US 2085296 A
Description (OCR text may contain errors)
June 29, 1937.
Filed Jan. 25, 1956 INVENTOR.
Patented June 29, 1937 UNlTED STATES PATENT OFFICE 2 Claims.
This invention relates to an invalid cushion device, and specifically to a device in the nature of a pillow, having definite provision for protecting portions of the human body which are affected by soreness or disease, and to maintain the affected part out of contact with the bed, chair or other support, and/orout of contact with bed clothing or other covering, as the case may require.
An object is to provide an improved device of the character above indicated.
A specific object is to provide an invalid cushion which may be made and sold at comparatively low cost, and inexpensively maintained in a sanitary condition.
A further object is to provide an effective means for enclosing a sponge rubber pad in a protective covering, such as soft fabric, and maintaining the pad in a definite position relative to such covering and, thereby, relative to the body of the patient or user.
Still another object is to provide an invalid cushion composed of a cover adapted to be cleaned and sterilized, as by laundering in the usual way, and a resilient filler which may not be so adapted, wherein said two parts may be easily separated and, after appropriate cleansing and/or sterilization, then reassociated.
A further specific object is to provide an invalid cushion, comprising a yielding pad or filler, and an envelope therefor, which pad may be easily inserted into and removed from the envelope and held securely in place therein, and wherein the holding means is definitely maintained in a position out of contact with the body of the patient or user.
A further object is to provide a cushion of the class above referred to, which will be self-ventilating.
Other objects and features of the invention will become apparent from the following description relating to the accompanying drawing, showing the preferred form. The essential characteristics are summarized in the claims.
In the drawing, Fig. 1 is a perspective view of a cushion incorporating the various features of my invention; Fig. 2 is a transverse sectional view thereof, as indicated by the line 22 on Fig. 1; Fig. 3 is a perspective view of a preferred form of resilient filler for the cushion, and Fig. 4 is a diagrammatic sectional view of the coacting parts of a preferred closure device for the envelope of the cushion, the view illustrating one manner in which said parts may be secured to the sheet material of which the envelope is composed.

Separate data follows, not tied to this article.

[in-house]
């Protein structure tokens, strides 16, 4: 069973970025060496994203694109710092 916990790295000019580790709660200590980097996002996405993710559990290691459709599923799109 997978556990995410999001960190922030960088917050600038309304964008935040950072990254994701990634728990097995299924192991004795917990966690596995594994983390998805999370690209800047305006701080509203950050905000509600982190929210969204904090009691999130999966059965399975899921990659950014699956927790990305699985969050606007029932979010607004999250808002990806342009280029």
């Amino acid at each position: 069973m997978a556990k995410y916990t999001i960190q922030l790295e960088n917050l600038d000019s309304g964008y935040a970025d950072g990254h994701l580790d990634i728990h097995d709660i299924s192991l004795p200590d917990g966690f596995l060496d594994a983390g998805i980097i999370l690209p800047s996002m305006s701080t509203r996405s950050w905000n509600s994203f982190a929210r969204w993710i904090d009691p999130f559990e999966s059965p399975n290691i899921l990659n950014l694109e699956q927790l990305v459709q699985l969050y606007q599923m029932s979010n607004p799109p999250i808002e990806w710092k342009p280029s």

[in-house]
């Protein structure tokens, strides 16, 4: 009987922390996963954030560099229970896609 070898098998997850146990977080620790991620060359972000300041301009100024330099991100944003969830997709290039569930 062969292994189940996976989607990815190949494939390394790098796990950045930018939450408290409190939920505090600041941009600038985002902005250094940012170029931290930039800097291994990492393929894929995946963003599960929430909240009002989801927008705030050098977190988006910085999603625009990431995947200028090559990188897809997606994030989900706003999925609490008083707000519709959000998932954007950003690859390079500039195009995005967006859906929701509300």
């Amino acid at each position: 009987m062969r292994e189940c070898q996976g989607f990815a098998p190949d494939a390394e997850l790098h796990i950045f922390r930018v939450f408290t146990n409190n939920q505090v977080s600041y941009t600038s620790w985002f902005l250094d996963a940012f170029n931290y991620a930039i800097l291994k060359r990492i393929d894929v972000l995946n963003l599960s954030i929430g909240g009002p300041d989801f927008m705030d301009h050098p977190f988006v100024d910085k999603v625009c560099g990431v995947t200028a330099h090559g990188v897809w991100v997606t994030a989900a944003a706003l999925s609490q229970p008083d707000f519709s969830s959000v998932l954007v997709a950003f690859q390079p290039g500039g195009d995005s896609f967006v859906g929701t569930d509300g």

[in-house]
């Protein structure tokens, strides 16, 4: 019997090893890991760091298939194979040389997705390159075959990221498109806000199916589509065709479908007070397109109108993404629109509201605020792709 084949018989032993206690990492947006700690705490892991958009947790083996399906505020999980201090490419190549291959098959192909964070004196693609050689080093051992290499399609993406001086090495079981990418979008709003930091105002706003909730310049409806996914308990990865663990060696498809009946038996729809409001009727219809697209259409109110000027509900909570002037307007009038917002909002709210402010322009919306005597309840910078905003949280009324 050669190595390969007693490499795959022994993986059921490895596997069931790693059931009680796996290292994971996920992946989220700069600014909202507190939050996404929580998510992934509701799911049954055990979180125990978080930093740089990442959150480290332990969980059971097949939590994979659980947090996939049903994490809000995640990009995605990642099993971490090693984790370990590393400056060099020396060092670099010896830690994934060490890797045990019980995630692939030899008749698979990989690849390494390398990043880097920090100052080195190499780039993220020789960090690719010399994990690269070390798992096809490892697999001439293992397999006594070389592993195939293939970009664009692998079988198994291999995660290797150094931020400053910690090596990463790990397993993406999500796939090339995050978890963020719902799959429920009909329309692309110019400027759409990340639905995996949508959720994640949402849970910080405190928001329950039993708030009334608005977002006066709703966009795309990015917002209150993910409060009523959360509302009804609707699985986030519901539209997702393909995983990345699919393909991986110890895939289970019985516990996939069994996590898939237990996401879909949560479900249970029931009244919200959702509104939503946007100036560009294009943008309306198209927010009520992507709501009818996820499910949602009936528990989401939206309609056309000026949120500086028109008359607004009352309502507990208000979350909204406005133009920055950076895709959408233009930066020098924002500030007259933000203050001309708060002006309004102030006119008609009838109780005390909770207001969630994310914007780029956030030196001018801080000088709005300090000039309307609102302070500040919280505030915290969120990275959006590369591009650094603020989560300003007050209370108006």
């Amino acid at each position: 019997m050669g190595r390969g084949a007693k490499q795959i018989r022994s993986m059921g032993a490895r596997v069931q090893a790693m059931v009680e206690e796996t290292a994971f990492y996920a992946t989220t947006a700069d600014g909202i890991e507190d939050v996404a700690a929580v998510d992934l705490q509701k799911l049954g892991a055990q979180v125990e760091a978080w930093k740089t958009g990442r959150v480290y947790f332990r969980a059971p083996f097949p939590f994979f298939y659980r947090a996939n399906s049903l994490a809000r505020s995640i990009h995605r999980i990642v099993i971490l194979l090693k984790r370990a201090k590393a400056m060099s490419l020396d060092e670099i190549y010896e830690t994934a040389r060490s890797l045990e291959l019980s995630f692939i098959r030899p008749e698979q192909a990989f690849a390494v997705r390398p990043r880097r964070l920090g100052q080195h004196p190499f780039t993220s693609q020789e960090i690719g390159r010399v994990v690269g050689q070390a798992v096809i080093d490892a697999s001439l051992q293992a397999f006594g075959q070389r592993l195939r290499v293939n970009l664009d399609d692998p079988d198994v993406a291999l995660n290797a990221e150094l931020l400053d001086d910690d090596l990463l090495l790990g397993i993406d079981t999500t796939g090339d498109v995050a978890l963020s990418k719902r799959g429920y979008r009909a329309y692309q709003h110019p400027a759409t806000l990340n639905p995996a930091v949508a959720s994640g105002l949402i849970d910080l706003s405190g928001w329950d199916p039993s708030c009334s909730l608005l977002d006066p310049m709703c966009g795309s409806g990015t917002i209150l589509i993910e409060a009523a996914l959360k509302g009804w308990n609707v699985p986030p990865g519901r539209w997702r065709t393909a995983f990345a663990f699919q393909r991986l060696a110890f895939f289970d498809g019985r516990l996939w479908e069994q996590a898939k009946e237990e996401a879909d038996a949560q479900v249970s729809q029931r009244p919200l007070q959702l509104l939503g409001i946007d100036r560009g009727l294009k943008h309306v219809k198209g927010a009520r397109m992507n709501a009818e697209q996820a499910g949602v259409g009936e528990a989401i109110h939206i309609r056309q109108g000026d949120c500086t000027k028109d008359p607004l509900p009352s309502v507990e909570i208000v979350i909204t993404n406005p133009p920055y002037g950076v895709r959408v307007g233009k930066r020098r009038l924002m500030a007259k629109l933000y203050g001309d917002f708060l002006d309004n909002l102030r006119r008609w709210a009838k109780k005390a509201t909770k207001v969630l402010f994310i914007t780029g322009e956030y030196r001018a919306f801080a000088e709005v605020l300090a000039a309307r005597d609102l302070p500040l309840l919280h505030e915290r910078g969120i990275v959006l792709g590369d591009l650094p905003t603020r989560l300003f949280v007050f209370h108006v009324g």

The cushion device, as shown in Figs. 1 and 2, comprises an envelope I and a pad or filler 2. The envelope is made similarly to a pillow slip and may be appropriately closed at all margins as by folding or stitching, the latter being indi- 5 cated conventionally at 4 on three margins. The envelope is preferably muslin or other suitable soft fabric, which is serviceable and which may be readily laundered, but may, in some cases, be made of other material, such, for example, as 10 soft rubber sheeting. The pad is preferably made of sponge rubber, and will be later more fully described.
Centrally of the envelope on each panel 5 and 6 thereof, the sheet material is cut out circularly 15 as shown, and the continuous inner margins of the openings so formed are provided with fasteners, shown as of the interlocking tongue type,Zipper Talon etc. fasteners being well known examples. Such fasteners comprise two 20 sets of tongues 8 and 9 of the character illustrated in Fig. 4, the tongues being secured in spaced relation to each other on suitable strips of tape [0, which may be stitched or appropriately secured to respective continuous margins of the material forming the panels 5 and 6 of the envelope. The tongues 8 and 9 are interlocked with and detached from each other through the medium of the usual guiding device I2 having a pull tab IS. The device i2 is detachable from one set of tongues, while remaining associated with the other set, as well known at the present time.
outwardly, from the central openings of the two panels 5 and 6, the sheets are continuously 35 fastened together as by circumferential stitching, conventionally indicated at l5, this stitching forming a radially outwardly closed pocket I6 to which access is provided by the interlocking fastener and central openings. The elements of the fastener are shown as mutually associated, in Figs. 1 and 2, in a manner to fully close the pocket and contain the desired padding.